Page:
"And in Iran it's not a very easy society to move around freely, where there are religious sensibilities and where the Shi'ite Muslims are somewhat suspicious of people who come with a Christian or Jewish or other view.
"I don't think this series would have been possible for me to do at all a few years ago when I was heavily involved in clinical practice. I regret having to leave that part of my life but life moves on and this is quite a fulfilling way of spending my life intellectually."
Robert says he will continue straying away from his usual area of expertise in future television projects -he says there's another possible philosophical series in the pipeline. But he promises to return to biology as well, he's committed to doing another series on reproduction. There's also one hugely ambitious project he'd like to take on.
"I still think that one of the great icons of television was Bronowski's 1973 series The Ascent Of Man," says Robert. "And I think it would be very interesting to revisit some of those themes from a more modern perspective.
"Whether the BBC would do that I don't know because television has changed so much and I don't want to presume they'd want me to do it anyway. "I'm always surprised they ask me to do anything, really."

Monday, 31 October 2005

total:spec: Desperate Housewives

When both Friends and Sex And The City finished in 2004, it seemed Channel 4 would never be able to replace them. The two American shows had captured the imaginations of a whole generation who discussed the ins and outs of each episode at work water coolers the next day. Both shows seemed impossible acts to follow and yet American television managed it. Within months of Friends and Sex And The City finishing two new shows were the talk of the airwaves - survival thriller Lost and, on an even bigger ratings scale, Desperate Housewives. Both have, of course, been picked up by Channel 4 and repeated their US success here in the UK. When the first episode of Desperate Housewives was screened here at the beginning of 2005, it garnered the channel the highest ever audience share for a US series launch, including ER, Sex And The City and Friends. So confident were Channel 4 of its success that they bought the rights to the second series, which is due on screens here in January, before that first episode was even screened.
Desperate Housewives has become a TV phenomenon to rival that of Friends. For a year it's been untouchable, the shining star of the TV schedules that everyone loves. Despite constant negative press about the rumoured rivalries between the show's five female stars - Marcia Cross, Teri Hatcher, Felicity Huffman, Eva Longoria and Nicollette Sheridan - the show itself has only received positive coverage. Critics love it as much as the millions of viewers that watch it, and it has been showered with awards, including six Emmys and one Golden Globe. But as the show powers on through its second series in America, the first rumblings of a backlash have begun.
Critics in the US have been quite scathing in their comments of the new series, saying that it's lost its campy sensibility, its eye on realism and the originality that marked it out from other TV dramas. A new storyline involving actress Alfre Woodard - who joins the cast in series two as Betty Applewhite, a new neighbour who imprisons someone in her basement - also came under some negative scrutiny. One critic said that it "has not only wasted Woodard's talent, but our time as well". The most common accusation is that the show is resting on its laurels. This was being said even as far back as when the last episode of the first series was being screened in the UK. Russell T Davies, the writer who this year resurrected Doctor Who, a self-confessed fan of Desperate Housewives, said in one interview he felt the season finale "was good but it didn’t really build to a good climax. It was quite secure in the knowledge it was coming back next year so it relaxed at the end, I thought. I think that’s a mistake as you want to leave people punching the air."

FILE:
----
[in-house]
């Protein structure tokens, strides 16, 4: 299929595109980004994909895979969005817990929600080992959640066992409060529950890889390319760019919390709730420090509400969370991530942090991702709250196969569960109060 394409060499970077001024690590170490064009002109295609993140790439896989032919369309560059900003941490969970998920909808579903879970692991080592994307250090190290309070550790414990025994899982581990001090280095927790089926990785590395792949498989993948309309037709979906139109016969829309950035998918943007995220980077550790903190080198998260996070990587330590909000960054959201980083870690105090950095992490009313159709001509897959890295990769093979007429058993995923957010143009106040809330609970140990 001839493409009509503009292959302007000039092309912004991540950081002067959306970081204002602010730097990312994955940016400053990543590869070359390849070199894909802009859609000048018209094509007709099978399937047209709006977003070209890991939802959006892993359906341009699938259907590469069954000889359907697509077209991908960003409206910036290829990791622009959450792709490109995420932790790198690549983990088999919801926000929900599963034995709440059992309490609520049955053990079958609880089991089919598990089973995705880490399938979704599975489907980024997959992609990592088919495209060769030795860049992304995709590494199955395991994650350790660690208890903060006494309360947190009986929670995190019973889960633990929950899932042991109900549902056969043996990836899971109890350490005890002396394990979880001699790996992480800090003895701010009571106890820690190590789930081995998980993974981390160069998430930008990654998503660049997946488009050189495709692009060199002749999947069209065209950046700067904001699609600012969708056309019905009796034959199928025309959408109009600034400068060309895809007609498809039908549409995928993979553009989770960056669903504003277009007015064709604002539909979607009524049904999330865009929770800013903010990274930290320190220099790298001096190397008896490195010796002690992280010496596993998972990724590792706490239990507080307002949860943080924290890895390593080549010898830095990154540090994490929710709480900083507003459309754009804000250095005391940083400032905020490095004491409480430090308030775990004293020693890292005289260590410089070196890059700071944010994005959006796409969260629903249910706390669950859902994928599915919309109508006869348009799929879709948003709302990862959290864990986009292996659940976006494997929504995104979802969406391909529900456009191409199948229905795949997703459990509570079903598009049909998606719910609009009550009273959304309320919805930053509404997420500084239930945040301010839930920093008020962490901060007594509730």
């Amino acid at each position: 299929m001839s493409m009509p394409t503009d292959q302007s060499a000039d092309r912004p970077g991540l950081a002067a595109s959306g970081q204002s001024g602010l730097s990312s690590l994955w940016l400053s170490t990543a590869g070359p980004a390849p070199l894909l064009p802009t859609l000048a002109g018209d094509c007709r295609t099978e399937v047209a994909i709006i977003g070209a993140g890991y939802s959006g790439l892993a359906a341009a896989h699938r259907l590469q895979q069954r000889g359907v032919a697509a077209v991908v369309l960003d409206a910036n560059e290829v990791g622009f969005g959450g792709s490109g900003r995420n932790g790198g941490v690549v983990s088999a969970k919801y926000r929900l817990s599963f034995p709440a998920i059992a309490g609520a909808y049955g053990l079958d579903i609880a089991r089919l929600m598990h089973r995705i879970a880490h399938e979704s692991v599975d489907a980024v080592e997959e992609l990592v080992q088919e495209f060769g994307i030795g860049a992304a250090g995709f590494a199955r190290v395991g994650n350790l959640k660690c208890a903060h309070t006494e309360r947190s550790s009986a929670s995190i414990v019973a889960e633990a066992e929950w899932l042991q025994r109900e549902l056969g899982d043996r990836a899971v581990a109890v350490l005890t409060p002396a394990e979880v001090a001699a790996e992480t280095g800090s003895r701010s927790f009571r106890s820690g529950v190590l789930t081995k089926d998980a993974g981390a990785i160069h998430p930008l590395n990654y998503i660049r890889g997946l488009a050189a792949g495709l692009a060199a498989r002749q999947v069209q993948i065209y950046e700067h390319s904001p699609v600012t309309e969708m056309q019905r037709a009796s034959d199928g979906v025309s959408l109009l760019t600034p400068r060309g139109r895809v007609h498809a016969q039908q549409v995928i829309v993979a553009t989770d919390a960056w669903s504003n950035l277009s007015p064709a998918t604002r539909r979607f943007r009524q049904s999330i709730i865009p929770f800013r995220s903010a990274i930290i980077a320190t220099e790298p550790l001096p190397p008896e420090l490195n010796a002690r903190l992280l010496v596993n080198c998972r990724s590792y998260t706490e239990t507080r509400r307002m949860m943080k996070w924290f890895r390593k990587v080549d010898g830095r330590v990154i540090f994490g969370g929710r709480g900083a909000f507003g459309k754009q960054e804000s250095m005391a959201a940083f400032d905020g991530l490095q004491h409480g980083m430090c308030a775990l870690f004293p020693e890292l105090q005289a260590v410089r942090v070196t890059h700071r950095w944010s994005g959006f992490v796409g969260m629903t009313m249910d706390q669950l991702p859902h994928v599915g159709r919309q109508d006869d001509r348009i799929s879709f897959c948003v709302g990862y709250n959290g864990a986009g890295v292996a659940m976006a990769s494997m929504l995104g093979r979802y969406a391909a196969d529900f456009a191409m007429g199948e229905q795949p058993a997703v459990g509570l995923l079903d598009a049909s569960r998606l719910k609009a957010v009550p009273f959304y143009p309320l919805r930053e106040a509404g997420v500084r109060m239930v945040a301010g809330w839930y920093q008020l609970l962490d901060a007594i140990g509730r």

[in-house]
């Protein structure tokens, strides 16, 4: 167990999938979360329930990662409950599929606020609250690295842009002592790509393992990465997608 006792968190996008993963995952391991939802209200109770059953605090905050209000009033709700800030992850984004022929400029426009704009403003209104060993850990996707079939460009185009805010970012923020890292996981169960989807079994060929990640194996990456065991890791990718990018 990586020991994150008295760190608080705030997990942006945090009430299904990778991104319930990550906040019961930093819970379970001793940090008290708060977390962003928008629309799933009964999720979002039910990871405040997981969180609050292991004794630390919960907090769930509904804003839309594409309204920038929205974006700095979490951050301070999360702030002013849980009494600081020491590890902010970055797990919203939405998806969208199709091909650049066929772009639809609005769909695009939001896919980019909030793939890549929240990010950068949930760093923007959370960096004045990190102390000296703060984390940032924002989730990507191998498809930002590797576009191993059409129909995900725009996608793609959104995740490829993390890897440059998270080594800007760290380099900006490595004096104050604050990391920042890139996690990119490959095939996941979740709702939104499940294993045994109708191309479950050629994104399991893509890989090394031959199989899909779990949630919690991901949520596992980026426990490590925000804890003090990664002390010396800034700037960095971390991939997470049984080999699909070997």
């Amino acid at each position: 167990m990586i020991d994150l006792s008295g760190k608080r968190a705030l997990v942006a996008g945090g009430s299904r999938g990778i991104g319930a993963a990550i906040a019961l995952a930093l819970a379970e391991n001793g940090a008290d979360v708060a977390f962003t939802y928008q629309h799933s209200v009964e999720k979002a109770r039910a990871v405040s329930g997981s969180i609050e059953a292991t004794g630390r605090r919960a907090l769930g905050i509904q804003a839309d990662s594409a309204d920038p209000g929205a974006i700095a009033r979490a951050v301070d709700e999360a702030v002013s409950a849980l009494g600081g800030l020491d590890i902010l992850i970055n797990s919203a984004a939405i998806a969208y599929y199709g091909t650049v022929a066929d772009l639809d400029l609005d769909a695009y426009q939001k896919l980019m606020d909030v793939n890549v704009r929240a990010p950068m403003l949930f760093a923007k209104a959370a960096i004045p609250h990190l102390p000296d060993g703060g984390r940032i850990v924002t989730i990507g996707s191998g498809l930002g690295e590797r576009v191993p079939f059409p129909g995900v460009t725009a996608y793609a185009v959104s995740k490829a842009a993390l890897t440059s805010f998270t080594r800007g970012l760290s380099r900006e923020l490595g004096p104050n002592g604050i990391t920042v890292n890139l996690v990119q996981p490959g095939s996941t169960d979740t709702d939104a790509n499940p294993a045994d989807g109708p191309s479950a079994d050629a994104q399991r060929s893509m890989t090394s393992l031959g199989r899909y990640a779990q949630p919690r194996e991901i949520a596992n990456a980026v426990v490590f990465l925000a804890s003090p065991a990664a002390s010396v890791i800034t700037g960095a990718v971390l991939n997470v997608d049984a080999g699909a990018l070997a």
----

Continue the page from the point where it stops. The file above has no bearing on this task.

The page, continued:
The lack of punch that American critics say beleaguers the new series of Desperate Housewives has been put down to the apparently diminishing involvement of the show's creator and executive producer Marc Cherry. Cherry didn’t write any of the new series’ first three episodes and Touchstone Television, who make the series, recently announced that Cherry had signed on as co-producer of another series, a murder mystery show called Kill/Switch. There have even been rumours that Cherry is working on a spin-off series called Desperate Husbands, but Cherry himself says this is untrue and that the speculation about his involvement has been blown completely out of proportion. He says he is still a major contributor to the show’s scripts and plans to be with the show for the next three series.
“I am as involved in the writing process as I’ve always been,” says Cherry. “I help come up with the storylines, I give notes and, indeed, I write things constantly. I take the credit and the blame for everything that goes on screen.
“Yes we’re trying new stuff. Some of it might work, some of it might not. This, of course, is the nature of episodic television. They can’t all be gems. Rest assured I’m paying attention to my audience’s response and am trying my darndest to please them. And I will do so as long as I’ve got that executive producer credit above my name.”